It’s well-known that the NHS is reliant on foreign staff.
And a new infographic, released by the Government, reveals exactly where the workers in the health service are from.
The House of Commons Library picture shows there are 976,288 British staff working in the NHS – the equivalent of 87.5 per cent.
In contrast, 137,000 doctors, nurses and infrastructure staff are nationals of other countries, including just under 62,000 EU nationals – around 5.6 per cent.
Fears of an NHS staffing crisis have loomed since the historic vote in June 2016, as the numbers of EU nurses registering to work in the UK plunged.
But the new report states that the number of ‘EU staff has changed little since the referendum’, which has attracted huge skepticism.
The figures, which are derived from NHS Digital data, also show a breakdown of the 202 nationalities there are working in the health service.
And they come after US President Donald Trump last week sparked a diplomatic row with Britain after branding the NHS ‘broke and not working’.
Health and Social Care Secretary Jeremy Hunt immediately hit back, saying no-one wants to live in a US-style system where millions have no healthcare cover.
The House of Commons Library picture shows there are 976,288 British staff working in the NHS – the equivalent of 87.5 per cent
The new report shows two African countries, Zimbabwe (3,899) and Nigeria (5,405), were named in the top 10 – more than the 2,040 English-speaking Australians.
Other than Brits, the second-most popular nationality that is working in the NHS is Indian, with 18,348 staff coming from the vast country.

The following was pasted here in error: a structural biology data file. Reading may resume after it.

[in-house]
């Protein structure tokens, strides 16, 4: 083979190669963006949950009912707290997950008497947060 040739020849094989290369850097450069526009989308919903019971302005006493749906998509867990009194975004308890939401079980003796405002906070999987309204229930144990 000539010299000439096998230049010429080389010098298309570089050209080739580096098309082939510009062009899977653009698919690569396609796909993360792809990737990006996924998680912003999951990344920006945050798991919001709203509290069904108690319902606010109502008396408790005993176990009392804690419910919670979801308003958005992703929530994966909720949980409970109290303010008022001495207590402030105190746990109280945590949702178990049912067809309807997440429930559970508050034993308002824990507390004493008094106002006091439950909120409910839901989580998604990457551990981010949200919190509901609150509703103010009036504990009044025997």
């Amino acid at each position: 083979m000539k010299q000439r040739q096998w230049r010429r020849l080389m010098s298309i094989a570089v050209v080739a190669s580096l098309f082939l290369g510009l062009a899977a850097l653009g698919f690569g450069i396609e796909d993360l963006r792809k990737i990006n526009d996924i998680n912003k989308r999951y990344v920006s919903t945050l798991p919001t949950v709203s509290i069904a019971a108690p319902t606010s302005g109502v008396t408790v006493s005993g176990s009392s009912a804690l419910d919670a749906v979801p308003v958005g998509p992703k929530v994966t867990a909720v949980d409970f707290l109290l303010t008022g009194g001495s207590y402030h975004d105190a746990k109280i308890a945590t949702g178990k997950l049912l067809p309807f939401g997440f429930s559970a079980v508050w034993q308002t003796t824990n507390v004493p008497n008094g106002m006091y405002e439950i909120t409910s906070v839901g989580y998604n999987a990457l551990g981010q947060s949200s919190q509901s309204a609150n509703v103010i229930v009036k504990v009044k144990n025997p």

The Philippines pipped Ireland into third place, with 15,391 staff compared to the 13,016 that come from the Emerald Isle.
But the statistics also show there are more workers in the NHS from Sierra Leone than there are Finland, Austria and Belgium.
Some 503 people from the country on the west coast of Africa work under the NHS, compared to 380 Finns, 359 Belgians and 334 Austrians.
Three other African nations reported a greater number of staff working in the health service than the three European countries that are all within a three-hour air journey.
There are 489 workers from Uganda, 469 from Sudan and 465 from Zambia.
The data also showed there were fewer Swiss workers, 157, than those from Somalia (253), Cameroon (260), Mauritius (235), Gambia (213) and Malawi (202).
Syria, the Middle-Eastern country rocked by a civil war, came in at 72nd on the list of most popular nations working in the health service, with 148.
While there are also 289 Iraqis and 144 staff from Afghanistan in the NHS, according to the Commons report released yesterday.
The report also revealed the amount of foreign staff working in the NHS varies in different parts of the country.
In London, 12 per cent of staff in the NHS are nationals of other EU countries – but in the North East the proportion is as low as two per cent.